Eye on African art
The rich diversity of voices belies old stereotypes of carved masks and tribal sculpture.
PARIS — When artist Cheick Diallo completed his design studies in France, his dearest wish was to return home to Mali to put his new skills to work. But he soon understood this would be a bad career move. In Mali, as in much of Africa, there is virtually no market for artists and designers.
"After I had finished studying, I wanted to go back to Mali," explained Mr. Diallo in his workshop cluttered with objects and furniture whose elegant designs hint at subtle African inspirations. "But I knew I would be isolated. In Africa, people don't know what design is, so I first had to create a market myself."
Today, Diallo splits his time between France and Mali, regularly returning to his homeland to work with local craftsmen. He has now carved a niche both in Europe and Africa. But he is one of only a few. While contemporary art is flourishing all over Africa, the continent doesn't have the money to support it.
"In Africa, contemporary art is still something new. People don't really know what to think about [it]," says Simon Njami, arts curator and founder of the renowned arts journal Revue Noire. "In the West, the role of the state is fundamental in the development of this sort of art. Over there, governments don't have this sort of money, or they don't give themselves the means to support it. But outside Africa, the market is growing because buyers, collectors, and institutions are discovering the variety and richness coming out of the continent."
An exhibition of contemporary African art currently showing at the Pompidou Center in Paris is a startling reminder of the creativity flowing from the African continent. Anyone who still thinks African art consists of the traditional masks and sculptures that so inspired the Modernists such as Picasso or Matisse, is in for a big surprise.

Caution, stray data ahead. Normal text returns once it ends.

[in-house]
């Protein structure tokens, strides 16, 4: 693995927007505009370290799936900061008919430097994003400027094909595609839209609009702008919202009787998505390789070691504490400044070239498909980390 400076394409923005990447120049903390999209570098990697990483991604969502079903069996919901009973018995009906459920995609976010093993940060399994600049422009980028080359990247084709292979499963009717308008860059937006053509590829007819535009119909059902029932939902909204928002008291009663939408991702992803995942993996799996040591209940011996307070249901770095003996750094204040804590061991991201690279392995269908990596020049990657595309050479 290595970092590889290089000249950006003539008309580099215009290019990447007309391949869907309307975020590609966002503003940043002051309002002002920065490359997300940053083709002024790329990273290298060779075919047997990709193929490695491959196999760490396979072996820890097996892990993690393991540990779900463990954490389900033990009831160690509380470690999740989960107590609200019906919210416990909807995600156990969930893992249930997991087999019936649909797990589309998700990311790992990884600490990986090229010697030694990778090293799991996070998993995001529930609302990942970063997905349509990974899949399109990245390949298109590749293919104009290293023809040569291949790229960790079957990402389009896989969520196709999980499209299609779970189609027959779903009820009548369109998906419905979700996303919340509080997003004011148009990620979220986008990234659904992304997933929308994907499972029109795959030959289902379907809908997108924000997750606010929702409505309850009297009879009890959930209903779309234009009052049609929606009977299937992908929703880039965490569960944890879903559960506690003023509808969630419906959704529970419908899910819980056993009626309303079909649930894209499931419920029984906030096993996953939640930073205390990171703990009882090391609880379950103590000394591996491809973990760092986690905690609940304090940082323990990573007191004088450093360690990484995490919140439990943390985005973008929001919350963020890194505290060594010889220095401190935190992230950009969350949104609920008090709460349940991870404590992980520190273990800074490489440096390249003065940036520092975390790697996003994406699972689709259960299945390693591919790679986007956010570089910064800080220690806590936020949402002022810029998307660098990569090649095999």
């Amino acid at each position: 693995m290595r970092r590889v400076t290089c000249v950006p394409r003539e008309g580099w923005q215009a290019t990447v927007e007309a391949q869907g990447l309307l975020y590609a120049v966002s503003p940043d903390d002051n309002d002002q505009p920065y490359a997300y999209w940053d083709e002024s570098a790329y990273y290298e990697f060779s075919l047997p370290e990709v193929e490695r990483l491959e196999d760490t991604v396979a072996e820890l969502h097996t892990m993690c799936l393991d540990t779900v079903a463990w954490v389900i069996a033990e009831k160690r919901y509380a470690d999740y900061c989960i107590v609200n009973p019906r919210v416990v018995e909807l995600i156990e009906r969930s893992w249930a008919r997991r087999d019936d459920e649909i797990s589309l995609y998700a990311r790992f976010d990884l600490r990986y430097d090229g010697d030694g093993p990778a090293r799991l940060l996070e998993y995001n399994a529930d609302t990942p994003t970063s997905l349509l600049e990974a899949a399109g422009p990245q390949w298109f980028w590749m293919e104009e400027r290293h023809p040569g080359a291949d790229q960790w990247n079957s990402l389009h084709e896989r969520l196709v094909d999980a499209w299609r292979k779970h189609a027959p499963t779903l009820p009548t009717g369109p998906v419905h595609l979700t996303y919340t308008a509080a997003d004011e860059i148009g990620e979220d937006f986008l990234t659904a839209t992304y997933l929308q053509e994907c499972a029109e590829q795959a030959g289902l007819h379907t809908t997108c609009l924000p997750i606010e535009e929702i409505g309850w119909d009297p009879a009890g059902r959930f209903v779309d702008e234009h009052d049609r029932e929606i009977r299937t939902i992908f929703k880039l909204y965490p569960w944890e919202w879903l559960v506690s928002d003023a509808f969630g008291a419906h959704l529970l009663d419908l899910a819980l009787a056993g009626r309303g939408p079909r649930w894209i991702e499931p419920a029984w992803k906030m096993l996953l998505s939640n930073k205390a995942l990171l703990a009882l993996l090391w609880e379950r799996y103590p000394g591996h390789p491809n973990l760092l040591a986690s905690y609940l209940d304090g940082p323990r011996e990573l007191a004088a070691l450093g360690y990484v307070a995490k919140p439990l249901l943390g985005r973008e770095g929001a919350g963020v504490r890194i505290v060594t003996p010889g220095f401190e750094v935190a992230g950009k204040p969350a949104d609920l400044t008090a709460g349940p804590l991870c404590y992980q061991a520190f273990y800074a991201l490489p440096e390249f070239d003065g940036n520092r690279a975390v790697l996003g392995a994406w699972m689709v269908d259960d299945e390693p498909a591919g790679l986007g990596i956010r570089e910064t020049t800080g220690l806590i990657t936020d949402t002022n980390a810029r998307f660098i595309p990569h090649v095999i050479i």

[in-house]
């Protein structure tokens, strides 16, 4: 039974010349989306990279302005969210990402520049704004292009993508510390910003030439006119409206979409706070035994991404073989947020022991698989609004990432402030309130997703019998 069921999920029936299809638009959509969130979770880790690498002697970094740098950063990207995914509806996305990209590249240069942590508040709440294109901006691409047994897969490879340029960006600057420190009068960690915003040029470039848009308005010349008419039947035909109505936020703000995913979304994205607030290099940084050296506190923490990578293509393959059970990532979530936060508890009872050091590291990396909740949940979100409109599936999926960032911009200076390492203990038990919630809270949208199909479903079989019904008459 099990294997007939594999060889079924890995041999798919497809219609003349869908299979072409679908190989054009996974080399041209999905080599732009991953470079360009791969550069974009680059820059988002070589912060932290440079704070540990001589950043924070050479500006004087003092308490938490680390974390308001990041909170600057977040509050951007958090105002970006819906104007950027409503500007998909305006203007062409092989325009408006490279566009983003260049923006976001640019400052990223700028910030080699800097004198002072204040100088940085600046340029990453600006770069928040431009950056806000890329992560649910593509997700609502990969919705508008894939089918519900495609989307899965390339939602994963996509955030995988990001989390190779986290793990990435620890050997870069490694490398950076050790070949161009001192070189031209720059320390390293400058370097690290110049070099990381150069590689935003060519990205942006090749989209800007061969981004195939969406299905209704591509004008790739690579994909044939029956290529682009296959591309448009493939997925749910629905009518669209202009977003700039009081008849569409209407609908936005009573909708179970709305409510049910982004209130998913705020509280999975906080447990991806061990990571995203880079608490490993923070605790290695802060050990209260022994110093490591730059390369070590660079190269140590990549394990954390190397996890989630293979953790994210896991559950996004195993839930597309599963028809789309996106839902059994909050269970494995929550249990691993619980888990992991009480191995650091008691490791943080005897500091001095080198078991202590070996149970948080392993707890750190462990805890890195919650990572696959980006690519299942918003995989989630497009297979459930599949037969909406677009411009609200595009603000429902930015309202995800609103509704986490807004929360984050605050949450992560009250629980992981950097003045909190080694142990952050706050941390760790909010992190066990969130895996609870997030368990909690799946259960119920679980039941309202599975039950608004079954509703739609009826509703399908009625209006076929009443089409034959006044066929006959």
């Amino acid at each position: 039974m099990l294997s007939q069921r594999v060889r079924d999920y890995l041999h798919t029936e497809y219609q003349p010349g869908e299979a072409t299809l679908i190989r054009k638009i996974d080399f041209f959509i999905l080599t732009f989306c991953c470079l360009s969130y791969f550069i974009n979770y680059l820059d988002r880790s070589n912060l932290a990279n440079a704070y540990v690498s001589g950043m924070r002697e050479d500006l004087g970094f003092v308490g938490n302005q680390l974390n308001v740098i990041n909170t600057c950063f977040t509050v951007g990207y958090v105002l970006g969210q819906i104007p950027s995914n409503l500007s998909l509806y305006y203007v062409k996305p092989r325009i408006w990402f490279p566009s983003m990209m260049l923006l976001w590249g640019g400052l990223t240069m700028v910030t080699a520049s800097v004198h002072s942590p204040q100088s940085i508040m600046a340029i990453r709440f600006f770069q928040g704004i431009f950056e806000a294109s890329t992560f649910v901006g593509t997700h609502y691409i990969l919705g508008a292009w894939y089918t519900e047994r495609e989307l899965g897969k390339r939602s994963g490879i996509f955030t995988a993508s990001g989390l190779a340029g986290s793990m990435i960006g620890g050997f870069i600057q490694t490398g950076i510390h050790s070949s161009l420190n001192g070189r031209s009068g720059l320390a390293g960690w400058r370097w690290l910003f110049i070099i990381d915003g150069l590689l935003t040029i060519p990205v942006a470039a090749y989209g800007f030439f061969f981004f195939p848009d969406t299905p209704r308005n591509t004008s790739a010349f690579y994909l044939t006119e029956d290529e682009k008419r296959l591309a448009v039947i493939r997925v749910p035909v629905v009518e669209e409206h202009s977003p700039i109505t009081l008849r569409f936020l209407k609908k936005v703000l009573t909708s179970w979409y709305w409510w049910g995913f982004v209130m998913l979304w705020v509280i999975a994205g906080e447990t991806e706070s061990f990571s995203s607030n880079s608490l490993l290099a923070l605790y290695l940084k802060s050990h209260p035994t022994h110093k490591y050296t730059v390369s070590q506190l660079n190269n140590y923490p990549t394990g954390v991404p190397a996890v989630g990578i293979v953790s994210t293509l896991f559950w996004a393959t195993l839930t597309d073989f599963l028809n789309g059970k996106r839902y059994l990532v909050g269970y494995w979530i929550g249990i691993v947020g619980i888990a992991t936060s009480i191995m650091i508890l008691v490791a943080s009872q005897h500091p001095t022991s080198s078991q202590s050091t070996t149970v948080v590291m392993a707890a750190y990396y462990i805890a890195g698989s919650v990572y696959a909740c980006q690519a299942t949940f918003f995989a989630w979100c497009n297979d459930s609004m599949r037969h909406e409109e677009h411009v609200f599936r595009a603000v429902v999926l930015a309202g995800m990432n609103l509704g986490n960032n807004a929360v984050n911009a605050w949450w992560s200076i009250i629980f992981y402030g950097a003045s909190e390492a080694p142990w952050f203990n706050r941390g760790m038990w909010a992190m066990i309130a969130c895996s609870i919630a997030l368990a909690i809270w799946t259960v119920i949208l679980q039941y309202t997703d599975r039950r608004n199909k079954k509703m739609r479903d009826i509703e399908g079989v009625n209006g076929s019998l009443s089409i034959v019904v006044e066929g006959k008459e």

"Africa Remix" is the largest collection of contemporary African art ever shown in Europe. For the first time, works by artists from the entire African continent and the diaspora are brought together in a vast, sometimes daunting space, filled with sound, color, and powerful, often disturbing, images. These works, which include painting, sculpture, photography, and video and music installations, would cause their Western counterparts envy.
Visitors are greeted by a monumental installation made up of obstacles displayed in awkward positions across theroom. The work, which is physically taxing to walk through, reflects the difficulty of entering the unknown world of contemporary African art.
Humor peppers the work of Paris-based Zoulikha Bouabdellah from Algeria, as she evokes the fusion of Western and African cultures with "Blue, White and Red," a work for which she has filmed herself belly-dancing to a slow rendition of the French national anthem.
Around the corner, a commanding totemic tower made from plastic jerry cans by Romuald Hazoumé from Benin reveals an impressive skill at recycling mundane objects into a work of powerful beauty.
In the poetic and evocative installation "Onomatopoeia," South African artist Wim Botha explores the legacy of apartheid by using elegant furniture from a typical Afrikaner household - which he hangs from the ceiling.
"We have seen the contradictory currents that ripple across contemporary Africa," says Simon Njami, curator of the exhibition. "From the end of apartheid in South Africa to the land disputes in Zimbabwe ... from the upsurge of religious fundamentalism in the north to the [beginnings] of democracy. It is these aesthetic and intellectual shifts of identity that the artists in 'Africa Remix' express."